Chapter Twenty Two

All this torture, which almost killed me, did get me into remission.

My numbers were way down. Hemoglobin down to normal. White cells coming back. I still felt like death, but my numbers were those of a recovering person.

I was on the ward for two weeks, being closely observed. Then they decided I could go home.

My parents were almost out of their minds with relief. They couldn’t stop hugging me, kissing me, talking to me. I enjoyed it at first, then found it annoying. Kids don’t like to be the center of attention. When your parents fawn on you it’s embarrassing.

Still, I knew how they felt. They had probably given me up for dead. They were probably preparing themselves to be childless parents who had lost both their children. My recovery must have seemed like a gift from God.

Even my mother sat me in her lap and hugged me over and over again.

“Max, you don’t know how much we missed you. There is no way to put it into words.”

My father was less voluble. He just held my hand and let me do whatever I wanted to do. But the look in his eyes was eloquent. It was a combination of relief and exhaustion. I could see how much those many months of worry had taken out of him.

My bedroom seemed like a foreign country. It wasn’t just that it had been so long since I had seen it. I had gone to a different world, and now come back. My own toys, my pillow, my clothes seemed to belong to another dimension.

I only spent a few minutes there before going to Bethany’s room. This seemed more like home to me, perhaps because death had always been the pathway between me and Bethany’s stuff.  I saw the picture of me, the picture of Elvis, the picture of the lion tamer with his head in the lion’s mouth.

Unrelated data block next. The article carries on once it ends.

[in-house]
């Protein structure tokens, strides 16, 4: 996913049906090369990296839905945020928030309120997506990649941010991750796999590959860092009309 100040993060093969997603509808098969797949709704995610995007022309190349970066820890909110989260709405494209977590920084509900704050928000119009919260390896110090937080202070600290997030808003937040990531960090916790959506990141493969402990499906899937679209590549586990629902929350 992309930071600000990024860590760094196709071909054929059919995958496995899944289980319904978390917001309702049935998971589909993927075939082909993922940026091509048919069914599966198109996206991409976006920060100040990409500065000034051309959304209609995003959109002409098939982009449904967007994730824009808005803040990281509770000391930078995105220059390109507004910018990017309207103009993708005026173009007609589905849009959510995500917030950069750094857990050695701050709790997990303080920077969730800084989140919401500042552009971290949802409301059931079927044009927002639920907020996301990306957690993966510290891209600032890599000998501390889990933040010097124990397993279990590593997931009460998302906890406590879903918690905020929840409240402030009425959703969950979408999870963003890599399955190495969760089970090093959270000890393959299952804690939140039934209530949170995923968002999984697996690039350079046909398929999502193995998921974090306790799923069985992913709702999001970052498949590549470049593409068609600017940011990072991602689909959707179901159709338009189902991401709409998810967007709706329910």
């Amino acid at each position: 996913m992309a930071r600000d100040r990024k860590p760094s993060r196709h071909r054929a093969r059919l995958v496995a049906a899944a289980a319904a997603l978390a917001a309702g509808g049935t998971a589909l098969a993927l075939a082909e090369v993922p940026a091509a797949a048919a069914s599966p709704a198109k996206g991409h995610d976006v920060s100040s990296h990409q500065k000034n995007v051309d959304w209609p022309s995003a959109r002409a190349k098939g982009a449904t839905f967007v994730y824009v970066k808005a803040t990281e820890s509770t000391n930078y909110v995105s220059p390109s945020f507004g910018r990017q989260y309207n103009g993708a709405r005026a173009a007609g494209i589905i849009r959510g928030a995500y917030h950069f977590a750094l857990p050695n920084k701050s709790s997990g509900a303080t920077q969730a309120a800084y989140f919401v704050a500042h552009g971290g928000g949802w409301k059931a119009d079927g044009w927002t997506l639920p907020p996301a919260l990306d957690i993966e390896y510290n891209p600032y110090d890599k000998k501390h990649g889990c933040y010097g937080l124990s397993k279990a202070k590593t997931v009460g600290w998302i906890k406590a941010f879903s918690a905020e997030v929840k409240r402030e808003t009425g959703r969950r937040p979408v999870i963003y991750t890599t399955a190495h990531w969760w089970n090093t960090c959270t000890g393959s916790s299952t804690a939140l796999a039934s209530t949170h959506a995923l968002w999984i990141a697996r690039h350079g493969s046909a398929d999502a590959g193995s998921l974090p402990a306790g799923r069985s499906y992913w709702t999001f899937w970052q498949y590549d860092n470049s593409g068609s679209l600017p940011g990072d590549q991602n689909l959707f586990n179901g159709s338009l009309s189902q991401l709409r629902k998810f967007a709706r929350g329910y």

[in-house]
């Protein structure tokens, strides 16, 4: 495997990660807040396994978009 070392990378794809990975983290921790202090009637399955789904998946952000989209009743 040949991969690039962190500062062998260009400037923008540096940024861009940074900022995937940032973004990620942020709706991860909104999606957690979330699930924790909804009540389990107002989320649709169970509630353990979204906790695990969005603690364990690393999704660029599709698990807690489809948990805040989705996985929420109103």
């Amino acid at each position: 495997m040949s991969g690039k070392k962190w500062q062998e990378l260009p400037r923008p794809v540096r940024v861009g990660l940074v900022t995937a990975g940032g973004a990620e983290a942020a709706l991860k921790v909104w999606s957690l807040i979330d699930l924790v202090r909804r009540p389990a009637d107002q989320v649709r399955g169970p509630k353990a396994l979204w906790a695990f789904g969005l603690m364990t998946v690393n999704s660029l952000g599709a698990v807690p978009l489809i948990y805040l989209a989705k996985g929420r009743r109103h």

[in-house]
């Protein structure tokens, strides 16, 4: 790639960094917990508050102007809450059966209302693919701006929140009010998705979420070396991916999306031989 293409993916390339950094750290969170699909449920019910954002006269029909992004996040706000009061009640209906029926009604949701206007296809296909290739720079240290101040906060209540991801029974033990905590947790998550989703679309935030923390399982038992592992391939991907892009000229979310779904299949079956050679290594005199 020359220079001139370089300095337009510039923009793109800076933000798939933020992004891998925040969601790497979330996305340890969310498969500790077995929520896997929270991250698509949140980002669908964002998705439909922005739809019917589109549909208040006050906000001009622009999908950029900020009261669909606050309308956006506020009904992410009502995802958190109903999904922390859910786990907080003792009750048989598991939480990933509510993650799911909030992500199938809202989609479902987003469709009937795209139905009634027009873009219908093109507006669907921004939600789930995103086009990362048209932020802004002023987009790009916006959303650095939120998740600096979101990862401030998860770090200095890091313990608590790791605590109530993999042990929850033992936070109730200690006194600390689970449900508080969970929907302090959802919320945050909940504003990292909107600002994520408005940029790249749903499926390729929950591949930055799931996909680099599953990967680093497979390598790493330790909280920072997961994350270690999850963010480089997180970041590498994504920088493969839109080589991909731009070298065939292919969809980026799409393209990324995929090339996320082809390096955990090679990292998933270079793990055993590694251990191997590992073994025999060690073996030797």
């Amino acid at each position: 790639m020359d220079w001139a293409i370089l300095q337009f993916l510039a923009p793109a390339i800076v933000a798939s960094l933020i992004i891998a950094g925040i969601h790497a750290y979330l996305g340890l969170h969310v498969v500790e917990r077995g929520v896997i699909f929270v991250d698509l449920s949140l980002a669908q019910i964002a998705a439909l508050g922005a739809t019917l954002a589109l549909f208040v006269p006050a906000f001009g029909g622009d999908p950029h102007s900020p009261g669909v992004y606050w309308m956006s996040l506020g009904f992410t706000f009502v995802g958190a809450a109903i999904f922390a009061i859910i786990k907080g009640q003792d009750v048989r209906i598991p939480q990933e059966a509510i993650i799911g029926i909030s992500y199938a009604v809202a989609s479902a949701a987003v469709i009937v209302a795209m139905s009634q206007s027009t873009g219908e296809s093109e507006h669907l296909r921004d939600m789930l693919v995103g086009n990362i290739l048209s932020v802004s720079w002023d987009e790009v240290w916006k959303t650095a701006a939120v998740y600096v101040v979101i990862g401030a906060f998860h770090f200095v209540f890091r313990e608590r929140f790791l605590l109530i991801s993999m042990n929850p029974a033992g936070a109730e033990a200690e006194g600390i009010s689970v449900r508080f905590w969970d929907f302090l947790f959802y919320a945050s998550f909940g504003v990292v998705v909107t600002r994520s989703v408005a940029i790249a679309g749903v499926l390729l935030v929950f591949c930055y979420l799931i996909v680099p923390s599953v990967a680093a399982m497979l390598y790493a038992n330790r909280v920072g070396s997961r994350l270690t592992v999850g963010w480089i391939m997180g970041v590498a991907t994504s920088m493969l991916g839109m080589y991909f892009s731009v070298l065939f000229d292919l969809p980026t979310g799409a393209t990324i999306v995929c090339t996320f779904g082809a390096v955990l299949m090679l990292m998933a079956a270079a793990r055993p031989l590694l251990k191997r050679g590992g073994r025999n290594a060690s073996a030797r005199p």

I asked my parents’ permission to sleep in Bethany’s room. They were in no mood to deny me anything, so they agreed. When I first went to sleep with my head on her pillow, I felt at home for the first time.

Look at that, Max. Isn’t that the stupidest thing you ever saw in your life?

The ghost of her sarcastic voice, the echo of her laugh, comforted me more than anything else.

At the end of my second week home my parents told me something bizarre.

“Max, don’t be upset. Audrey is dead.”

I was upset. Audrey had been my favorite teacher, along with Mr. Bakewell. I had been looking forward to seeing her. I wanted to hear her jingling jewelry and take in her tremendous energy.

My eyes asked my parents “How?”

“I’m afraid she committed suicide, Max,” my father said.

“It’s not well understood,” my mother hastily added. “She had a history of — of not feeling well.”

I was really shocked. Not only because I had missed Audrey so much, but because I couldn’t understand why a person in perfect health would take his or her life. Kids like Melanie and me, so close to death, understood the idea of suicide perfectly. It would only be a small step from where we were to the other side. But for a healthy person to do it, no matter what his or her unhappiness, seemed absurd.